Electricity Storage, Reality and Perspectives:
Feasible at Small and Medium Scales, Out of Reach at Large Scale
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The idea that the issue of electricity storage has been solved or is about to be solved seems to have taken hold widely. Mistakenly. While electricity storage is available at small and medium scales, up to relatively large scales (around a hundred GWh) and while improvements at these scales are still expected (mainly concerning batteries), it is unfortunately not available at very large scales (mass storage). Yet, mass storage would be indispensable to store the electricity demand of at least one very cold winter day as a substitute to missing intermittent production (windless day). Indeed, it is 1 800 GWh/day that would have to be stored. This represents ... 18-fold the total storage capacity of France's existing PHES (Pumped Hydroelectric Energy Storage) plants; these can generate 5 GW instantaneous power and they can store 100 GWh energy. And PHES plants are, today, the most efficient industrial scale storage facilities available. This substantiates the extent of the challenge.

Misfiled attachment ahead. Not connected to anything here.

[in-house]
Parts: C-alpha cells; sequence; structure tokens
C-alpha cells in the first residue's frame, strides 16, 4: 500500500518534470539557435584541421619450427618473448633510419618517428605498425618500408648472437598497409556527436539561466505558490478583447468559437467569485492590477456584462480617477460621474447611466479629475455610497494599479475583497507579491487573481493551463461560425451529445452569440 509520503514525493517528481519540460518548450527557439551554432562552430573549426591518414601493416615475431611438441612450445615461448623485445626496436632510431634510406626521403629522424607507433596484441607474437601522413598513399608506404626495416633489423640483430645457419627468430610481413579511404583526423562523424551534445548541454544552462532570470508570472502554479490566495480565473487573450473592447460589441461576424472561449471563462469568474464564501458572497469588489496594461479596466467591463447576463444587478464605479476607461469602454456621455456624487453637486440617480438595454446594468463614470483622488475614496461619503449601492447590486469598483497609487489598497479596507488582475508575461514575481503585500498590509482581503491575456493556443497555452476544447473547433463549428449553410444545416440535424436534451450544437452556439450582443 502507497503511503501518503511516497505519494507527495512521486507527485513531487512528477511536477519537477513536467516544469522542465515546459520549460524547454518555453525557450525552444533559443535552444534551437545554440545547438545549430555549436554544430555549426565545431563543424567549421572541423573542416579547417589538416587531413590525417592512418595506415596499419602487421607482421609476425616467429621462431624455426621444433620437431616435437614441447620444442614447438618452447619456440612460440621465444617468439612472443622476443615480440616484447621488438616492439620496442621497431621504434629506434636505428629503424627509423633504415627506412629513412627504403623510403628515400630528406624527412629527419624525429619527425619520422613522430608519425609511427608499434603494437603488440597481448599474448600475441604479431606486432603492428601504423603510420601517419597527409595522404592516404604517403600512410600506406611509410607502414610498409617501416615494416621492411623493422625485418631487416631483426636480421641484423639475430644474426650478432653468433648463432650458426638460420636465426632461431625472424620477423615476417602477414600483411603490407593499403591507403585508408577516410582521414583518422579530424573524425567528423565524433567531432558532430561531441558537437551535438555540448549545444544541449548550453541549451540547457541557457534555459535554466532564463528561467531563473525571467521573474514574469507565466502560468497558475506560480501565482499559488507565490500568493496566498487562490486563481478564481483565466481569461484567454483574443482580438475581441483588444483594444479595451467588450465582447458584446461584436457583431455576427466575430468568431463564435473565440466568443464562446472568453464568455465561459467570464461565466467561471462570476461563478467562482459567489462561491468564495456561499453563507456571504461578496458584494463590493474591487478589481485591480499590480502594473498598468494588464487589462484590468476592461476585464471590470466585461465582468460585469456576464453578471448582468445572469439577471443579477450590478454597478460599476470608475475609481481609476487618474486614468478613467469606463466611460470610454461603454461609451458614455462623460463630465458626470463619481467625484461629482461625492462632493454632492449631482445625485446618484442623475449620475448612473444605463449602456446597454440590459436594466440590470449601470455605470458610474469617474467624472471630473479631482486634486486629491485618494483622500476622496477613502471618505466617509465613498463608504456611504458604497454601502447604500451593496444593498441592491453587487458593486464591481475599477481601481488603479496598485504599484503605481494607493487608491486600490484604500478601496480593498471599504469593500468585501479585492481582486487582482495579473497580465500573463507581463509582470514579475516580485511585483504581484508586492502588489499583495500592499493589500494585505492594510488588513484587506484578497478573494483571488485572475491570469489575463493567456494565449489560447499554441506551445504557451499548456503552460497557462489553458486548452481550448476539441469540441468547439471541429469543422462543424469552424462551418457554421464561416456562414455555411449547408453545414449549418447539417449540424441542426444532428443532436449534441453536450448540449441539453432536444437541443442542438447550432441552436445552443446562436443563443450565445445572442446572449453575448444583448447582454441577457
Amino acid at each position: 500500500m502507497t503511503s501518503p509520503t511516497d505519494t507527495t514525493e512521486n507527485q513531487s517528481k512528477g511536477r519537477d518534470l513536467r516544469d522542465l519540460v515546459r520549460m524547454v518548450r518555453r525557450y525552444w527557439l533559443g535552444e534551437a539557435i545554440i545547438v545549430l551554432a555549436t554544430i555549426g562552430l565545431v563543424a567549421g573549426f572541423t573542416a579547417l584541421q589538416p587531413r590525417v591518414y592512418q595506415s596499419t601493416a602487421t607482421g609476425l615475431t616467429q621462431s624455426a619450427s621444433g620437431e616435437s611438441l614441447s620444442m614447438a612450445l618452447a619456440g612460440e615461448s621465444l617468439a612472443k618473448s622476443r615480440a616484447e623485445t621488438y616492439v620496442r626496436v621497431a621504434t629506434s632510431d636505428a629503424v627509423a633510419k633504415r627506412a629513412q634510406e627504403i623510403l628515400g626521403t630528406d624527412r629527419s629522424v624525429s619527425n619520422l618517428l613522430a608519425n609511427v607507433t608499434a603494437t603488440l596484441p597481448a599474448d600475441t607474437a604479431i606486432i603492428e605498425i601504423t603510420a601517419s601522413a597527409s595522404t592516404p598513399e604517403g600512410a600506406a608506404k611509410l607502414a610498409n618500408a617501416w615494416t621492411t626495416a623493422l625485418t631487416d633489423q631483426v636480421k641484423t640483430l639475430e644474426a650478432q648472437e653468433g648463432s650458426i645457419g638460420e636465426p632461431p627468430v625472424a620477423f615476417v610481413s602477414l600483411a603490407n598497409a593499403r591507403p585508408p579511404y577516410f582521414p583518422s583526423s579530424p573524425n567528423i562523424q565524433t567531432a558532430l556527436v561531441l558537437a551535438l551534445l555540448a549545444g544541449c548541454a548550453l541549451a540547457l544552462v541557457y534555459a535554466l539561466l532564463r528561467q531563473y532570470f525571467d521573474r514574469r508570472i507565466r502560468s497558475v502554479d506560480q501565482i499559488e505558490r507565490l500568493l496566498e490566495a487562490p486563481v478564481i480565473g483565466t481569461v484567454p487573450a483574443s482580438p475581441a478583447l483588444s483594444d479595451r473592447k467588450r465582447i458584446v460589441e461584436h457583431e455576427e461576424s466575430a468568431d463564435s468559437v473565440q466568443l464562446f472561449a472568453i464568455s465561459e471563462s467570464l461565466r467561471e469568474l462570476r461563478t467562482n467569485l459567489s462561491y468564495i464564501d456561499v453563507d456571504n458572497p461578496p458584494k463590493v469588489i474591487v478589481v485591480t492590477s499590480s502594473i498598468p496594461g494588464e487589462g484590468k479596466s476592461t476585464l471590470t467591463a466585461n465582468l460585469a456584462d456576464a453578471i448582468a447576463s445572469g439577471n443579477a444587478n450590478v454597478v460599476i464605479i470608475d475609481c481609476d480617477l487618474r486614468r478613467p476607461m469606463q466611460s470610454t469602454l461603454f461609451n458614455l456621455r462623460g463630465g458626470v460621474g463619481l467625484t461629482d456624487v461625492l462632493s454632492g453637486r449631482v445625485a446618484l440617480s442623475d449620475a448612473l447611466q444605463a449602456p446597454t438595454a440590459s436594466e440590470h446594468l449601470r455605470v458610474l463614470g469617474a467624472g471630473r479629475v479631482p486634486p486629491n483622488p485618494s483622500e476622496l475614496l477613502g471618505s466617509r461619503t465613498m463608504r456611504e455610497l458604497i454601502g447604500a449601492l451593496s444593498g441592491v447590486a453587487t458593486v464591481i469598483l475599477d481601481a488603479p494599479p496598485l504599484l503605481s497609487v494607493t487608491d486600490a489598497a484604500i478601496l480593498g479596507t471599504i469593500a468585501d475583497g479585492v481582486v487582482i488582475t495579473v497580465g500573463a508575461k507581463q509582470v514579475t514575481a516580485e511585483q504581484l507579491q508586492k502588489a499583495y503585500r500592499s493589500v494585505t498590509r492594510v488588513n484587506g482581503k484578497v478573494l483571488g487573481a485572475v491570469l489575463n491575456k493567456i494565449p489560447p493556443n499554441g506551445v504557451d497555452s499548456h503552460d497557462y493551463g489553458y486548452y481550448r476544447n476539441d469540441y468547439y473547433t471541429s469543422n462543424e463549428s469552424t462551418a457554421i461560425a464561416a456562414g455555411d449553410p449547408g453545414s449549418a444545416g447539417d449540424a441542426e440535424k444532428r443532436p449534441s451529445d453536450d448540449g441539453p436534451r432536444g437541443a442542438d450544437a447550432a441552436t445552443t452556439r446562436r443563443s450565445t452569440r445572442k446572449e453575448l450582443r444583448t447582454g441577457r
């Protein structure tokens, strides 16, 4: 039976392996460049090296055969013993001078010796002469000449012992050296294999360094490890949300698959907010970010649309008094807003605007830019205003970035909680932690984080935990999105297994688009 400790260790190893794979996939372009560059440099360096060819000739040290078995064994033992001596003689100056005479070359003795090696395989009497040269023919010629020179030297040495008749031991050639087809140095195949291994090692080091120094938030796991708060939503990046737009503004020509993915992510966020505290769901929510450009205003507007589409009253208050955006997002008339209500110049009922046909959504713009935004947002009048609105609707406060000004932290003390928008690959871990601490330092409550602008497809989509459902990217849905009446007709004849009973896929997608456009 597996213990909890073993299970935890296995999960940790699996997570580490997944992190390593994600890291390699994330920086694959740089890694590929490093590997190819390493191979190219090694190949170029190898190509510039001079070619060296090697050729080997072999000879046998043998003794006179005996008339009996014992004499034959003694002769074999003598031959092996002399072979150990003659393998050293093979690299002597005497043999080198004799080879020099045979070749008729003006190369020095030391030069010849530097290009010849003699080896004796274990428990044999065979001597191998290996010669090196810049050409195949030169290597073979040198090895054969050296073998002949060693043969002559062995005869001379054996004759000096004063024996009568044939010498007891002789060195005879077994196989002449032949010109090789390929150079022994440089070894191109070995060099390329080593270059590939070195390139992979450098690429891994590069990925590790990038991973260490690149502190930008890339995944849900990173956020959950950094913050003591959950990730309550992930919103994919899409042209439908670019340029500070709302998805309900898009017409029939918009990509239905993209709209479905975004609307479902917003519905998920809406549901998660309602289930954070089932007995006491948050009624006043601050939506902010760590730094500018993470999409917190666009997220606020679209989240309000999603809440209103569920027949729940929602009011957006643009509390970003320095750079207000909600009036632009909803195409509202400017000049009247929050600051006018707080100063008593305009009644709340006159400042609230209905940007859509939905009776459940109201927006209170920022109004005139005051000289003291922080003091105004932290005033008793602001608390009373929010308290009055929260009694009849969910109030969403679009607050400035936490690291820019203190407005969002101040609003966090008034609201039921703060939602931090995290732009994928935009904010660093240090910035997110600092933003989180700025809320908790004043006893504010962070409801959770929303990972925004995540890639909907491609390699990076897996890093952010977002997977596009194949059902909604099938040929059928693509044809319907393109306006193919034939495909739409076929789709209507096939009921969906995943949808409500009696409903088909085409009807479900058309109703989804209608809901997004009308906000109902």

What can be done to do better? PHES plants along with storage of compressed air in very large underground cavities are and will remain insufficient. There is an unbeatable reason for this, pertaining to the laws of physics: the energy density of these forms of energy is insufficient. Only chemical energies, such as synthetic gases, hydrogen (produced by water electrolysis to avoid emitting CO2) and methane (produced by hydrogen methanation) present energy densities that would be capable of satisfying the needs. But the very small overall efficiencies of these conversion chains [electricity → synthetic gas → electricity] increase the cost of the electricity retrieved to such a degree that their economic model is not viable. There is a potential for improvement but the overall efficiency will still be limited because of the large number of energy transformations involved. Considerable investment cost reductions would also be necessary so that the economic viability of these solutions is quite unpredictable in the near term. Increased R&D in promising storage solutions, whether already identified or groundbreaking, remains a necessity but does not allow, today, to place mass storage capacities on the horizon when making strategic evaluations, in particular for the present PPE (Programmation pluriannuelle de l'énergie).